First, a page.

Much of the WA landscape is arid — but just add water and the country blossoms. Wildflowers abound.
The trick is the right amount of rain at the right time of the year, and follow-up rain (but not too much).
It’s a tricky business, and it can be patchy.
Heading north through the Murchison on the way to the Pilbara on July 28, there were signs of the season shaping up.
Heading south again last Sunday, wildflowers were out, with the promise of plenty to come.
Seeing them in their natural habitat is a treat, and one that still excites Kings Park and Botanic Garden senior curator Grady Brand (pictured above while checking out the wildflowers near Great Northern Highway near Paynes Find).
We are standing together in the wildflowers, and he says: “This is what inspires and informs me.”
And, once again, that inspiration will bring us the Kings Park Festival, which begins on September 1.
For we are fortunate. The Western Australian Botanical Garden in Kings Park is not just a “stamp collection” type of garden, but a true representation of the flora of WA, organised in its regions. It includes flora from the Wheatbelt, Goldfields, Stirling Range, Rottnest Island, the Kimberley, mulga and southern coastal landscapes.
More than 17ha of beautiful garden displays, around 3000 of WA’s 12,000 species of native flora are on display.
And behind that is sound scientific knowledge. Kings Park seed collector Luke Sweedman is on the road, collecting seed of sound provenance. Kings Park science and nursery staff are handling and grow the seed. What you see in Kings Park and Botanic Garden is genuinely West Australian, from known sources — from known and understood landscapes.
“There is nothing like being in the natural environment ... in the country ... seeing the natural wonders of the world,” Grady says. “Just add water and this mulga country erupts into paper daisies en masse.
“For over 50 years, Kings Park and Botanic Garden have been bringing wildflowers to the community and visitors in authentic displays, to inspire them to come to places like this.”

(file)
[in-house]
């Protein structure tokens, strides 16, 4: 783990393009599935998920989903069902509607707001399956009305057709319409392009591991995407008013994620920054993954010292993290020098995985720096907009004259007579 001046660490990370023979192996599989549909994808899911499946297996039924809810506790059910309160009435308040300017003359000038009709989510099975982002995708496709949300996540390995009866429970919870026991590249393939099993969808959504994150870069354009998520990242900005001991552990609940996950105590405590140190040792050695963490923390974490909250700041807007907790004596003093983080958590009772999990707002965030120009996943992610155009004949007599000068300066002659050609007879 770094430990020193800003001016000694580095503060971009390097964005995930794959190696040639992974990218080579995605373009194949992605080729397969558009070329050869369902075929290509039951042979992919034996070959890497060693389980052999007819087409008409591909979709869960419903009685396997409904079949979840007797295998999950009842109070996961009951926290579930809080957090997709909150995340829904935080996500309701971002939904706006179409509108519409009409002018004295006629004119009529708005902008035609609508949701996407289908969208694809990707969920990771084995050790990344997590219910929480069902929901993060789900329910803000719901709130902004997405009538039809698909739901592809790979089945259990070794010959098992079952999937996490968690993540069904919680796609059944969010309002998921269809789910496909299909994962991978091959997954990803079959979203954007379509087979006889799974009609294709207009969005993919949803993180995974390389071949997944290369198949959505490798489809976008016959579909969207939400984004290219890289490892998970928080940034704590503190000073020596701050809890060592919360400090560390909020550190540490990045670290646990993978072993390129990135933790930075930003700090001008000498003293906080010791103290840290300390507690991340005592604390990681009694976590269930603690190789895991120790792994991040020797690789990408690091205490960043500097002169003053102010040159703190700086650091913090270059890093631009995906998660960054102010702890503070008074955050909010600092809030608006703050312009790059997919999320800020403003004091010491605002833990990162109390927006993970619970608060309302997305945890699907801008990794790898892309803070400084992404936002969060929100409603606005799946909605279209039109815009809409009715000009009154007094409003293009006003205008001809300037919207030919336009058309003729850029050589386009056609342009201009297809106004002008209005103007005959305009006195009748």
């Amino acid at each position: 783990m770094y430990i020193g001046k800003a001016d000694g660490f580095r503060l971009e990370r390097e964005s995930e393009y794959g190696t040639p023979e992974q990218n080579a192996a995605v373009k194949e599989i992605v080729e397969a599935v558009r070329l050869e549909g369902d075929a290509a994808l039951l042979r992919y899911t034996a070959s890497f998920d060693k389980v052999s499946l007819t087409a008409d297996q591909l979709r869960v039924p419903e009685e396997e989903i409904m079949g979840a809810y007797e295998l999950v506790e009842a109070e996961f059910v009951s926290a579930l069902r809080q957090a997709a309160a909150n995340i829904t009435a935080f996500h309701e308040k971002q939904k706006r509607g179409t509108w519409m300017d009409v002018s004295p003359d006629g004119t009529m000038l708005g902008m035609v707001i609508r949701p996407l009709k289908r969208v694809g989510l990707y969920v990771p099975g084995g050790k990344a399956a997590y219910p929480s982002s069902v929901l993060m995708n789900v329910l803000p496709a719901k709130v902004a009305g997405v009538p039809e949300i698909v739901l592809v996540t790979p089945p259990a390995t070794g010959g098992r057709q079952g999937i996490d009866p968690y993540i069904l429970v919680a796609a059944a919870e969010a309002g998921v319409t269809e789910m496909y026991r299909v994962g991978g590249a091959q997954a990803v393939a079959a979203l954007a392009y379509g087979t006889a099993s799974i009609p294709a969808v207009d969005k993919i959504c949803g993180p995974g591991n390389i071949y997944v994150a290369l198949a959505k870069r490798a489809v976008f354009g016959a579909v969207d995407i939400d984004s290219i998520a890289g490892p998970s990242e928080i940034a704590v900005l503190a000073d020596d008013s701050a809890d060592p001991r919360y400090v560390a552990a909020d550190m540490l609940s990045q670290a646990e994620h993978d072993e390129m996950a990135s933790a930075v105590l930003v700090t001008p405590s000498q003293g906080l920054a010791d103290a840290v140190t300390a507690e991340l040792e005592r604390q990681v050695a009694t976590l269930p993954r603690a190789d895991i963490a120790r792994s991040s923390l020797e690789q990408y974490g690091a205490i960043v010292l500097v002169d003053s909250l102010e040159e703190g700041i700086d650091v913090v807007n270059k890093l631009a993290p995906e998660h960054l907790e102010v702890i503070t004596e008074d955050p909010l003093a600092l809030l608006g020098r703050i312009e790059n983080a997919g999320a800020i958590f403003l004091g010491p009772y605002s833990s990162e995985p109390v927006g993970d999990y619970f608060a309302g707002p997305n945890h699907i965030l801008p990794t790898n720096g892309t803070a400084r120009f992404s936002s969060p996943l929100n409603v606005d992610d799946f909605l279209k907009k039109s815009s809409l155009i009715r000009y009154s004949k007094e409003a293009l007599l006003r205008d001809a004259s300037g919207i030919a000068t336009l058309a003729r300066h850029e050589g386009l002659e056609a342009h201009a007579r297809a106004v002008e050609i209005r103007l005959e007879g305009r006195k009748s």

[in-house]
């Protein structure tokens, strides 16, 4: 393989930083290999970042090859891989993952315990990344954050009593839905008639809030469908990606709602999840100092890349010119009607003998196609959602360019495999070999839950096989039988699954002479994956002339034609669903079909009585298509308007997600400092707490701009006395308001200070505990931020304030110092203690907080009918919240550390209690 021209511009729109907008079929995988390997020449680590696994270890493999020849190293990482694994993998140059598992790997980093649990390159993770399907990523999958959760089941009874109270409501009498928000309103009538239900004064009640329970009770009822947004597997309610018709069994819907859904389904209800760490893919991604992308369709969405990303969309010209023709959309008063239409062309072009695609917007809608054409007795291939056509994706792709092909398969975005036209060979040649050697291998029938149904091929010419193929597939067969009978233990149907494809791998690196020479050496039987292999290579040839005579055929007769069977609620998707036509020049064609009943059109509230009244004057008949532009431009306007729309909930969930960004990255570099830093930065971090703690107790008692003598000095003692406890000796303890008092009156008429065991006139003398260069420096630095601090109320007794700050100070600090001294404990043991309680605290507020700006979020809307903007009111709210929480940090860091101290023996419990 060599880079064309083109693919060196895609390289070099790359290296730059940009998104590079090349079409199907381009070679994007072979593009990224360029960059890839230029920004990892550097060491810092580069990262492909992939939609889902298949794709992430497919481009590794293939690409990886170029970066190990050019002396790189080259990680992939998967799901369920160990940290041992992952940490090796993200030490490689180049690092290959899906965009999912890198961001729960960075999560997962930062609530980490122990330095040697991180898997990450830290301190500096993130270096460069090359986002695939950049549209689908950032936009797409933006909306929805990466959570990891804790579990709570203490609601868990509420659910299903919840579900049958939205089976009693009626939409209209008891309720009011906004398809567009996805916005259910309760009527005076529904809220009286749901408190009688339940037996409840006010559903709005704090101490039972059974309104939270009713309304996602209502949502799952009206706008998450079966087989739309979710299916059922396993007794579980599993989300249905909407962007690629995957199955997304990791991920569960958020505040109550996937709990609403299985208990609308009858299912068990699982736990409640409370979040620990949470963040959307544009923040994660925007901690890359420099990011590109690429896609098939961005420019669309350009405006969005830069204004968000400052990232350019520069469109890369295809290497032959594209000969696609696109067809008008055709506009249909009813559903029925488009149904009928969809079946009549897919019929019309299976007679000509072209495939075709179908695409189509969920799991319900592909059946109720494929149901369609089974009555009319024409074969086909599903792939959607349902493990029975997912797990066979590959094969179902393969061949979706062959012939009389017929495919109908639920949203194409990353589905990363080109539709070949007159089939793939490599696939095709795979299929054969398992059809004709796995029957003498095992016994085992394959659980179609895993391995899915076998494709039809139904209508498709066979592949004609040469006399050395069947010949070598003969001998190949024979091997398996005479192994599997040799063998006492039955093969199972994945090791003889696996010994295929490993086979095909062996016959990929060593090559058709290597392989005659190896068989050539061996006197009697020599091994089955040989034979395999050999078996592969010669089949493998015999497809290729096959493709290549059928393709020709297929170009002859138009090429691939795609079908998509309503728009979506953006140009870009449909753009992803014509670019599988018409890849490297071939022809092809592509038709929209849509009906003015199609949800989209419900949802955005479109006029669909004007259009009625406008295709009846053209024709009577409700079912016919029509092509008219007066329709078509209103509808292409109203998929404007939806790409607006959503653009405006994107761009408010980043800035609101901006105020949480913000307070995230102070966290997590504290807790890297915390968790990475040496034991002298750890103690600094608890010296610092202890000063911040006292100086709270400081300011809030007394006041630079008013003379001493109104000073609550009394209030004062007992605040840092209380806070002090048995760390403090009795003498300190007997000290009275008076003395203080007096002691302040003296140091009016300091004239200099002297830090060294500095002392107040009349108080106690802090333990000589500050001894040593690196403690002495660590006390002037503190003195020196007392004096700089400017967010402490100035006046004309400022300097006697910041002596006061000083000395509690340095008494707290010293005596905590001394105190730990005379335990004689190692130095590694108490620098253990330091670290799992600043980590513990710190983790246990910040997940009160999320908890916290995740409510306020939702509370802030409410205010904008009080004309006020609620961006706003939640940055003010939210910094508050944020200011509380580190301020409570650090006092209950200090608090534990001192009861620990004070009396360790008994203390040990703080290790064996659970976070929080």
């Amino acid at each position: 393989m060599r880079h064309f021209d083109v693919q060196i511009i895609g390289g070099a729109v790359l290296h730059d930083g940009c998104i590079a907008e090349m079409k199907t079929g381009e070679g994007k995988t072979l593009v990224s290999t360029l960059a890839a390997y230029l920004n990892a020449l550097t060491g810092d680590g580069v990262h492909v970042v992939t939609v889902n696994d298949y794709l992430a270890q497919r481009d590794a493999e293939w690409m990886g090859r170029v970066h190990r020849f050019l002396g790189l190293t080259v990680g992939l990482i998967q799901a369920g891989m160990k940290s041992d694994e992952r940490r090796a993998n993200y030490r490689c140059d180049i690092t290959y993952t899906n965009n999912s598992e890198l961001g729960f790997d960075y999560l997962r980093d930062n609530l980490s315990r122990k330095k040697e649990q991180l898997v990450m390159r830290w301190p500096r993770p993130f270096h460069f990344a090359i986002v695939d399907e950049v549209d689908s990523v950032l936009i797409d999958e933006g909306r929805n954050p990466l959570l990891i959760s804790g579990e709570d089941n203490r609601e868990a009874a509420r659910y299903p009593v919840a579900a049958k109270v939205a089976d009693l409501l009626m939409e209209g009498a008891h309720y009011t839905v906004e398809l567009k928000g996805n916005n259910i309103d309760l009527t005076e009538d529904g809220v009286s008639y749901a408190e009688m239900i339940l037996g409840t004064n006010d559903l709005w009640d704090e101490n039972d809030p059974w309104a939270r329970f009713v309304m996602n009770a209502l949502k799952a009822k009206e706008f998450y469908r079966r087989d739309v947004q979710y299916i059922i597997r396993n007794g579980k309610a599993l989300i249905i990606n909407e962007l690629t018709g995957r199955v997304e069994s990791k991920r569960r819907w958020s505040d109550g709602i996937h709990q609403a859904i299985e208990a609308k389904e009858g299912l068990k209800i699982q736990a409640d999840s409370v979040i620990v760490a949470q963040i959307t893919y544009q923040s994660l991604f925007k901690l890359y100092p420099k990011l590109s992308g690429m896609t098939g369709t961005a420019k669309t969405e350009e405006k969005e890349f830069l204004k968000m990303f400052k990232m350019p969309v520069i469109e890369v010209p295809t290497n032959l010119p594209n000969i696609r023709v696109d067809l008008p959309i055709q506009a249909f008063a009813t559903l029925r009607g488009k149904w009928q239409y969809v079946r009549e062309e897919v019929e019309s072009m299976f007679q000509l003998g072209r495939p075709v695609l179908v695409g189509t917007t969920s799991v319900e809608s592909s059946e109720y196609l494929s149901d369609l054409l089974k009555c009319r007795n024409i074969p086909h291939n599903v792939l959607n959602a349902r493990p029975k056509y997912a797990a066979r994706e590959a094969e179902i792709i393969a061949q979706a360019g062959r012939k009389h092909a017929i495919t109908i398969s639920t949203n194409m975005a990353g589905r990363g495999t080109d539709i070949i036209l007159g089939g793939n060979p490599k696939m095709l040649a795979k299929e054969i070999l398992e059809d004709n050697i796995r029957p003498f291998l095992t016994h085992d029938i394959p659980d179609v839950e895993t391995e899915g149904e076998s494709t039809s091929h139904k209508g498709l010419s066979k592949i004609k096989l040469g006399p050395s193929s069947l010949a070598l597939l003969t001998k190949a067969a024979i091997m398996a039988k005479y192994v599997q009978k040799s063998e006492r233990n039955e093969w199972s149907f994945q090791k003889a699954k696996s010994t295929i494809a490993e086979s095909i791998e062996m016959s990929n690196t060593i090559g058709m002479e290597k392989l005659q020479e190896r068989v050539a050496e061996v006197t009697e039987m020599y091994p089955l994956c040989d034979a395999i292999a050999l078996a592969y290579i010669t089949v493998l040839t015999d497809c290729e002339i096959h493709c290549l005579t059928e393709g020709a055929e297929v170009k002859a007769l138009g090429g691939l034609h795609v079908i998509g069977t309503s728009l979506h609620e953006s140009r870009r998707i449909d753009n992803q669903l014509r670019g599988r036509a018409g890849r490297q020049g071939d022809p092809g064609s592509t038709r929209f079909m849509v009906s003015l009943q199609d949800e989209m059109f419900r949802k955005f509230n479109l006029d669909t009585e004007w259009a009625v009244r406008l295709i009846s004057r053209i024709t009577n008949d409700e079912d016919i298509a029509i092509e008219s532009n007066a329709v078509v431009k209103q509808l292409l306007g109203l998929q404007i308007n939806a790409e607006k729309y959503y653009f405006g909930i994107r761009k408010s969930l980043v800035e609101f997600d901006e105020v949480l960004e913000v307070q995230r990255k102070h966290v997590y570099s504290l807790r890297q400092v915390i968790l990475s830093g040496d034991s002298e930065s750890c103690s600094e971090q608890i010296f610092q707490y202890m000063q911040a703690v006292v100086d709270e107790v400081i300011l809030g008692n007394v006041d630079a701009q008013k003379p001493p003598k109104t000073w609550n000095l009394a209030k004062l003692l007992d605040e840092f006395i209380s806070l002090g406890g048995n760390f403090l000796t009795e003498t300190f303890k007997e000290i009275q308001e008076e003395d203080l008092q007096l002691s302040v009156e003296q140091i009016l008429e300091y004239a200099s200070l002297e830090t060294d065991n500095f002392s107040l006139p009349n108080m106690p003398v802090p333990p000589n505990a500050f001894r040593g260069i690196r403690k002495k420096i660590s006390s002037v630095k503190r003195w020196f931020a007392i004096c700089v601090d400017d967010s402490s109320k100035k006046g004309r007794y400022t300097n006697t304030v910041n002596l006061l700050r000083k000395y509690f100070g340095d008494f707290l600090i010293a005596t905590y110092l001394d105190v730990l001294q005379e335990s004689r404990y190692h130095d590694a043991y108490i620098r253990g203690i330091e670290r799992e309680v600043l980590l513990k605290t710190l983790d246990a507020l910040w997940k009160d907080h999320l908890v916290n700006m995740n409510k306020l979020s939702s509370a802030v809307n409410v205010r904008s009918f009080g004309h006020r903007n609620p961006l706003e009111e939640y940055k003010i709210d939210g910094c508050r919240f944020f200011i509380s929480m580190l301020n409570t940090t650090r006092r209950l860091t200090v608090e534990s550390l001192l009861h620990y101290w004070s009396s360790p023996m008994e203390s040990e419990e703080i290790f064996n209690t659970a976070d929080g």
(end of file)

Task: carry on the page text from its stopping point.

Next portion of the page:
A spokesperson explains: “Kings Park produces all its own seeds and plants for the native floral displays. The Kings Park Nursery has grown more than 25,000 plants for the 2018 Kings Park Festival.”
Approximately 25 staff and 20 volunteers will have planted wildflowers during a three-month period leading up to the Kings Park Festival.
Appropriately, the theme for this year’s festival is The Greatest Show on Earth.
In its 55th year, the festival is presented by Kings Park and Botanic Garden and the Friends of Kings Park, with the support of Lotterywest.
From September 1 to 30, Kings Park Festival will present spring displays of WA wildflowers and free events including outdoor exhibitions, guided walks and talks, photography displays and family activities.
Around half a million people are expected to visit the festival.
But there is plenty of time to be out and about in WA, being inspired and informed.
There are spreads of pink everlastings around Mullewa, Coalseam Conservation Park is in bloom, and there has been a strong show of wildflowers in the Shark Bay area.
This could be the best and biggest display in a decade, says a spokesperson for Australia’s Coral Coast tourism region, which includes Shark Bay: “The density of flowers is due to the unseasonal amount of rain the Coral Coast’s inland rural farming towns have received this year, followed up with good sunshine to help germinate.”
- For details visit bgpa.wa.gov.au.
You may also like
Photography: Top tips: How to take better wildflower photos
Heading out to see WA's wildflower season? Here's how to capture some blooming good shots.
Arrivals & Departures: Tree-mendous concert for conservation
Operatic works by the likes of Puccini, Verdi and Mozart will be performed against the spectacular backdrop of tall tingle trees and the Tree Top Walk when the WA Opera returns to the Valley of the Giants in December.
Driving: Thar she blows as whales pass by...
Stephen Scourfield sets off on an enjoyable drive along the WA coast.